Correcting 0-10V LED dimming with digital drivers

Correcting 0-10V LED dimming with digital drivers

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By eeNews Europe

The design of dimming electronics has evolved, and many earlier LED luminaires are not compatible with conventional dimmers. What’s more, traditional switch-mode power supply controllers don’t work with most LED ballast installations. Running low-voltage control wire to every luminaire to circumvent the problem is not cost-effective and can create even bigger issues with LED retrofit projects. There needs to be a more elegant, universal solution to control LED dimming systems.

The 0-10V convention for luminaire dimming is widely accepted by the lighting industry, and LED drivers usually come with a firmware upgrade to accommodate 0-10V dimming. Unfortunately, these dimming instructions are unidirectional, and one-way communications does not offer any indication if the luminaire has dimmed or even is dimmed to the appropriate lumen output level. There is no way to determine if the light levels are visibly correct or the energy consumption has been reduced.

Retrofits are increasingly popular for reducing
energy usage.

To overcome these challenges, intelligent microprocessors are being integrated into LED drivers to provide digital dimming control. With programmable controls, which can sometimes include two-way communications, you can reduce installation costs and use software for rezoning luminaires and reprogramming to ensure consistent light output and quality, even among multiple manufacturers. However, even with digital dimming controls you still need to compensate for driver variables via software.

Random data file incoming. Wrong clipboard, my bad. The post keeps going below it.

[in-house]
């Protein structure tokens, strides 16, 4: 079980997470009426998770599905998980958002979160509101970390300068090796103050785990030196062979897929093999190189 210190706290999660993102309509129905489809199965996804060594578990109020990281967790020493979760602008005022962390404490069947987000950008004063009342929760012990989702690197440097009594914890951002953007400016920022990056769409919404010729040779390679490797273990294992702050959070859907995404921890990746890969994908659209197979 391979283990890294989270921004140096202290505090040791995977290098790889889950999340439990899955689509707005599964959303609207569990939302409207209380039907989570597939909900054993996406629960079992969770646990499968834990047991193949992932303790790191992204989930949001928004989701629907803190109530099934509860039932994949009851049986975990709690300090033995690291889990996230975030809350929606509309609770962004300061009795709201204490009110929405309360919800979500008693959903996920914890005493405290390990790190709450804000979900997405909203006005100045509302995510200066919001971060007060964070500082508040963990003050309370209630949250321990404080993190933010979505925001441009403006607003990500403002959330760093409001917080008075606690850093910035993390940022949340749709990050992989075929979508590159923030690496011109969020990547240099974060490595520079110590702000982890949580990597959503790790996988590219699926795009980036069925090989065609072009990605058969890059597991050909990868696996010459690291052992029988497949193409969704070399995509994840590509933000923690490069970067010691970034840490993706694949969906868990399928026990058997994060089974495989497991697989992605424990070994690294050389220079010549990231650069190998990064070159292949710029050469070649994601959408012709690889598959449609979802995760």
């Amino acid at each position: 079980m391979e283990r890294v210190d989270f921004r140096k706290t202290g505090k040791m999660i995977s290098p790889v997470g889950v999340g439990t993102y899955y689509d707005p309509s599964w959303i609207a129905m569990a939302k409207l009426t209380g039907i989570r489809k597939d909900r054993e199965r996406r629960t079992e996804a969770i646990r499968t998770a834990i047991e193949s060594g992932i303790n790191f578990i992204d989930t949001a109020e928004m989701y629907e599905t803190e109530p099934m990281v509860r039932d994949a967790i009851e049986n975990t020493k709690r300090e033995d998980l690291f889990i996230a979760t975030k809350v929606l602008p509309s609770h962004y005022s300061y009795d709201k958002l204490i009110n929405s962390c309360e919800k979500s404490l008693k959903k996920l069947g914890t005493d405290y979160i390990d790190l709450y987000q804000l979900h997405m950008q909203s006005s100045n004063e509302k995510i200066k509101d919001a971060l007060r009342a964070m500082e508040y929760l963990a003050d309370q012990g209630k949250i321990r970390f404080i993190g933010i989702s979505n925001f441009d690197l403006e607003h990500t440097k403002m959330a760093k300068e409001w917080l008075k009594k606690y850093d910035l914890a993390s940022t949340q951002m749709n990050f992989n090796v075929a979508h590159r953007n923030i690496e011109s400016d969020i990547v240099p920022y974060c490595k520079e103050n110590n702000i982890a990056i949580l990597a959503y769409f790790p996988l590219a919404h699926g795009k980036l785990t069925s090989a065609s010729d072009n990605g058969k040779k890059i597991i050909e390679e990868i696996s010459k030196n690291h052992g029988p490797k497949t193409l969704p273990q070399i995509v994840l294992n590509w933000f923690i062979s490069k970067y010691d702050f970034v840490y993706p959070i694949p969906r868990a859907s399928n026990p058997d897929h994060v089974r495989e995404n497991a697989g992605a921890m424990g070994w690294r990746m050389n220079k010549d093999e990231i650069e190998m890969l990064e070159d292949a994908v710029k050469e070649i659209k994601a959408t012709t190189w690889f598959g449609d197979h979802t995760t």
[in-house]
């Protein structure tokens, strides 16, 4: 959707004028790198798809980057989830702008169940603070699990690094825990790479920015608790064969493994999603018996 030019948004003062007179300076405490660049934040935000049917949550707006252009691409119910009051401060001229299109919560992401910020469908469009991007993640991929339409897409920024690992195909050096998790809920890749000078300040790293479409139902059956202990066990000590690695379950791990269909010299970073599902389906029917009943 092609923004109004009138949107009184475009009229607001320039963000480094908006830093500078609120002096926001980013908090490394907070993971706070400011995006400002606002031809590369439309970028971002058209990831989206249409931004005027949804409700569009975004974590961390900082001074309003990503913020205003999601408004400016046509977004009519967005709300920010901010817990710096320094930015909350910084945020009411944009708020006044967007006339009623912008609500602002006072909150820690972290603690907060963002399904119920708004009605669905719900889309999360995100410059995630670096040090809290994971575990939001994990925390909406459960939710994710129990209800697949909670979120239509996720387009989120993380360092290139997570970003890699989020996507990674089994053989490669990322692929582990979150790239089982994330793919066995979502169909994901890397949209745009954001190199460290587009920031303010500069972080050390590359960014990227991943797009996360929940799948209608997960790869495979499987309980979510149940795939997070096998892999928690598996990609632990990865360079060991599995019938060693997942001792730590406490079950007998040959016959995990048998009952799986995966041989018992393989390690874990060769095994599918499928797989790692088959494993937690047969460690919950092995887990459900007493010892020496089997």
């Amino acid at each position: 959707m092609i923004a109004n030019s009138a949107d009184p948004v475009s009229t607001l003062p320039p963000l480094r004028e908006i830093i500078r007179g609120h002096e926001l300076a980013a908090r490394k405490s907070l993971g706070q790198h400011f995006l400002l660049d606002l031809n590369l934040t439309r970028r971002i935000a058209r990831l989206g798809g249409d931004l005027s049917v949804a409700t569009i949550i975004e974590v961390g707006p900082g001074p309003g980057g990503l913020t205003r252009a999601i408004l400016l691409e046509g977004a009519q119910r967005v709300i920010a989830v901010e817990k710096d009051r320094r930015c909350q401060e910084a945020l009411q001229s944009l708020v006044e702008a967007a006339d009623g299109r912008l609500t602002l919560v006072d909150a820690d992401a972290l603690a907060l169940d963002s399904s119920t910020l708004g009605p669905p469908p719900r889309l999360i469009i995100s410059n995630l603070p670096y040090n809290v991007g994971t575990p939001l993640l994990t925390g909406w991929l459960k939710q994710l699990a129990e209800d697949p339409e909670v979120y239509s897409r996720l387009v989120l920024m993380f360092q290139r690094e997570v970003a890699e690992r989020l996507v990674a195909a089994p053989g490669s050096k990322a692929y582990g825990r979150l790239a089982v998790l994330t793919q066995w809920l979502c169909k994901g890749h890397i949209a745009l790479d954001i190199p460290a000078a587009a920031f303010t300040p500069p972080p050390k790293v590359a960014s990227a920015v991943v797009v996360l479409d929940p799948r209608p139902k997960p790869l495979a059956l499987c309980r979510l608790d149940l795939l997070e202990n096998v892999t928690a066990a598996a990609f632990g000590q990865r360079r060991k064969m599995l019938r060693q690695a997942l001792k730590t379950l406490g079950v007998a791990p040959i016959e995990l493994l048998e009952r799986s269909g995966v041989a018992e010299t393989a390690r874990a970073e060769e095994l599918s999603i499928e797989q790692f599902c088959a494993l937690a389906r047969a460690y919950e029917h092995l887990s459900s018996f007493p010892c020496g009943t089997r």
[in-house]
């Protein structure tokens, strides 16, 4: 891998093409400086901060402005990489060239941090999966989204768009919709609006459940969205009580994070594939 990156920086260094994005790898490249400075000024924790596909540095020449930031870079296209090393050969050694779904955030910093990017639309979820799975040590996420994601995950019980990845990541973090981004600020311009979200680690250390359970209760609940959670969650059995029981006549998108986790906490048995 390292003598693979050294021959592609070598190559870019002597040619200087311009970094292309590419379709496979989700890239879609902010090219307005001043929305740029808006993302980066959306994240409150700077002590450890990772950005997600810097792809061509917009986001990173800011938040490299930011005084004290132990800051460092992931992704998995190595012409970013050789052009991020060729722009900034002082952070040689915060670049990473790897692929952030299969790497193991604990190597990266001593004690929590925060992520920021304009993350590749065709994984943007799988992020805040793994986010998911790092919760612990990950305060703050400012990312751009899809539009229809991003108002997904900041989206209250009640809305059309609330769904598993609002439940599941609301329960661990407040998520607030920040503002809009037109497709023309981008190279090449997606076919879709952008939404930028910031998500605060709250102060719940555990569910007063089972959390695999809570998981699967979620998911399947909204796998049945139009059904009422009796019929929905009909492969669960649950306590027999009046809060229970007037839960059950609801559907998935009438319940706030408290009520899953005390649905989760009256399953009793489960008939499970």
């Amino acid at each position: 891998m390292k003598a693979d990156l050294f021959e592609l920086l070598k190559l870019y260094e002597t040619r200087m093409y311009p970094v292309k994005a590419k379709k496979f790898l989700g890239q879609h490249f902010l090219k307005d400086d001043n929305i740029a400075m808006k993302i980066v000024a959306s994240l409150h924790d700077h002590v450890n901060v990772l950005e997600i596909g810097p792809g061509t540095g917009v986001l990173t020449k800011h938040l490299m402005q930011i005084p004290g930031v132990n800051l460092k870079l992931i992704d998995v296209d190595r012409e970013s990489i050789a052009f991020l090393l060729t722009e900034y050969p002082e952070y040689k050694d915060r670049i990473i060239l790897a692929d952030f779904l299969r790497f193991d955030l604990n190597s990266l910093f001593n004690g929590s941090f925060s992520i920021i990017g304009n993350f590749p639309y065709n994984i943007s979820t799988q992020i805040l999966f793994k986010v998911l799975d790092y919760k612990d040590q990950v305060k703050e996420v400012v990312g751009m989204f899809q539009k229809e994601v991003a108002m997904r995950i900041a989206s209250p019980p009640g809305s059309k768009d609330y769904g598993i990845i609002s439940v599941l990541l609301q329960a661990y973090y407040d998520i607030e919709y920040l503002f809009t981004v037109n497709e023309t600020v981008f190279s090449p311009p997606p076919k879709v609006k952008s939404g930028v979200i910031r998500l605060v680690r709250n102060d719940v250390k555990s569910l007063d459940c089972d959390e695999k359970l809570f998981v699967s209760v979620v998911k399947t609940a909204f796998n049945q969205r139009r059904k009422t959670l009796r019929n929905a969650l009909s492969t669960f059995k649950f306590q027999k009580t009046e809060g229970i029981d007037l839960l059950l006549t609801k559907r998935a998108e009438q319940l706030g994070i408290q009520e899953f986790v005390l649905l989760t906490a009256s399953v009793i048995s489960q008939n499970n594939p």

Understanding variations in 0-10V dimming

Since there is no standard for 0-10V LED dimming, each manufacturer has its own dimming curve for their luminaires. For one vendor, a 5V signal could indicate dimming to 50 percent of initial output, while for another vendor 5V could translate to 30 percent or even 80 percent output. There is no consistency and the only way to ensure uniform lighting is by reprogramming the dimming curves in the luminaires using digital drivers.

Also, with no 0-10V dimming standard you are never really sure if a luminaire is truly “off” at 0V. For example, is the dimming curve truly 0-10V or is it really 1-10V. Some drivers are set to dim only to 1V, which is 10 percent, so the luminaire may be perceived to be off when it is still using power. Some of these types of drivers may even require a separate relay for off, i.e. 0V. Without digital drivers and luminaire monitoring you may never know if you are wasting energy.

Ideally, you also want centralized control over individual luminaires and zones so you don’t have to configure each luminaire manually. To control various zones you could install low-voltage control wiring, but requires wiring every luminaire driver in the zone, and you would still have to adjust lighting panels, occupancy sensors, photocells, and time clocks manually. Even with a well-designed low-voltage control system you can still miswire or mislabel a connection, creating headaches for you and for the next building tenant. What’s more, any simple change in the lighting layout means ripping and replacing this control wiring, which is messy and disruptive. Control wires are not economical or practical.

There also is no standard for 0-10V dimmers either, so one manufacturer’s dimmer may not work with another vendor’s drivers. If the luminaire flickers or fails then the dimmer or driver will have to be replaced. If you are using a variety of manufacturers’ drivers and LED lamps, then you risk having lights pop on or off or darken completely when dimmed, or they could flicker or strobe when turned on or off. Compatibility is not guaranteed.